06 October 2005

 
The Sunday lecture by Colin Hyde of the East Midlands Oral History Project combined a talk with extracts from recordings. One of these was of Mrs Louie Croxtall whose reminiscences of Secular Hall were also reproduced in part in the Newsletter that I published in 2003. She became a member in 1930, at age 16, and as a teenager had actually lived in the Hall where her father was the caretaker. The Society has typed transcripts of these interviews, or they can be heard (on headphones) at the Record Office in Wigston.

From Alan Hayes I learn as follows:
BBC [television] were at the Hall on Monday. They filmed short interviews with Michael, Lyn, Keith, Caroline, Satish and myself, and a group discussion, inside the Hall. Michael was also filmed outside with the Hall as background. They also filmed various aspects of the Hall, including, I believe, dancers in the dance academy and children practising marshal arts [in the basement]. In all they seem to have been at the Hall from about noon until mid-evening. All that will, with luck, give about five minutes in a one-hour programme about humanism/secularism going out to schools early next year.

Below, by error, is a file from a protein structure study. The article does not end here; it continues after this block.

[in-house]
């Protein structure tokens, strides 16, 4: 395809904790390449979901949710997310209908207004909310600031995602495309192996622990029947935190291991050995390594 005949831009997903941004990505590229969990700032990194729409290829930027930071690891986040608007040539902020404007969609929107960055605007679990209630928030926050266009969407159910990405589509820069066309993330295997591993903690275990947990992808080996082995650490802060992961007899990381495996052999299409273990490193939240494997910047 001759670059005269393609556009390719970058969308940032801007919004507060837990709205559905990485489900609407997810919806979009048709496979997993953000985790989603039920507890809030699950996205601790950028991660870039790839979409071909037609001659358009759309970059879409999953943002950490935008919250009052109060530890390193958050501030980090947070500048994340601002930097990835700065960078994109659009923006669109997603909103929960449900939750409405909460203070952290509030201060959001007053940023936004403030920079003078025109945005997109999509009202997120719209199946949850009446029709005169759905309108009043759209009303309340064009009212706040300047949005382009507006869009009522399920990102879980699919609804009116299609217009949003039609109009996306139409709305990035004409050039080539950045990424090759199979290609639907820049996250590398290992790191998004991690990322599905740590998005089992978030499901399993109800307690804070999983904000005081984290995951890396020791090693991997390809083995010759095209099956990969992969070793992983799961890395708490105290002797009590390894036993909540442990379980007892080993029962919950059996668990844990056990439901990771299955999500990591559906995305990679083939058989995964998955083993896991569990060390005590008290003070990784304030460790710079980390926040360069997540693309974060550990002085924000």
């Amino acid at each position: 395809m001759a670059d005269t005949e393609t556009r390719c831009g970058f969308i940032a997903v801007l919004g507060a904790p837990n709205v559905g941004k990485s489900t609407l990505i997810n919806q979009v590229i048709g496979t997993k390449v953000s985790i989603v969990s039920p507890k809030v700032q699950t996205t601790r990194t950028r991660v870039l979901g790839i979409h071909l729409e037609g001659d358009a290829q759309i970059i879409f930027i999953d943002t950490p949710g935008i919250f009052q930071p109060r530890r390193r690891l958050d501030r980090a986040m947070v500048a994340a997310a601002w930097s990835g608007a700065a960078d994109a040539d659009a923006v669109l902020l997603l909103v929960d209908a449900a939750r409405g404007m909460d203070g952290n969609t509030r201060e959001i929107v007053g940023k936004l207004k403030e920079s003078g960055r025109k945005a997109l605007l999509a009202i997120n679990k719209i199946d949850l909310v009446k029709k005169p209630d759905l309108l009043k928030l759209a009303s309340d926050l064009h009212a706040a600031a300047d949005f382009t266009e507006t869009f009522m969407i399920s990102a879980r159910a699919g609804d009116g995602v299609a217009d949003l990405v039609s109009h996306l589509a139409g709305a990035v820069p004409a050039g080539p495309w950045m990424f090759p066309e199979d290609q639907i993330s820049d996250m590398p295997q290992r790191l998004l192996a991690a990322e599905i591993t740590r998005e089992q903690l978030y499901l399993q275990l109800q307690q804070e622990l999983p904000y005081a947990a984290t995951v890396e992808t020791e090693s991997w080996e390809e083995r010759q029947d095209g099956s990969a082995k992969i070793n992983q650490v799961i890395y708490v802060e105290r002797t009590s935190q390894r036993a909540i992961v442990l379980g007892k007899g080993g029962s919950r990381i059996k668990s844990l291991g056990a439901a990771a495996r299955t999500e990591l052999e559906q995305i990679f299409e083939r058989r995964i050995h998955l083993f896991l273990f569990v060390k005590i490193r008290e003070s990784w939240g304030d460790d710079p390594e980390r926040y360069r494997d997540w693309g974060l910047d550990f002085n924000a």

I, and other members no doubt, would have liked to have been told about this event in advance (such as at the Sunday meeting) rather than four days later. Surely we can manage better organisation and publicity than this?

My own efforts this week were devoted to putting F. J. Gould's 1900 History of Leicester Secular Society on our website. The text was kindly provided on CD by Mr R. W. Morrell who produced the edition published by the Freethought History Research Group in 2004.

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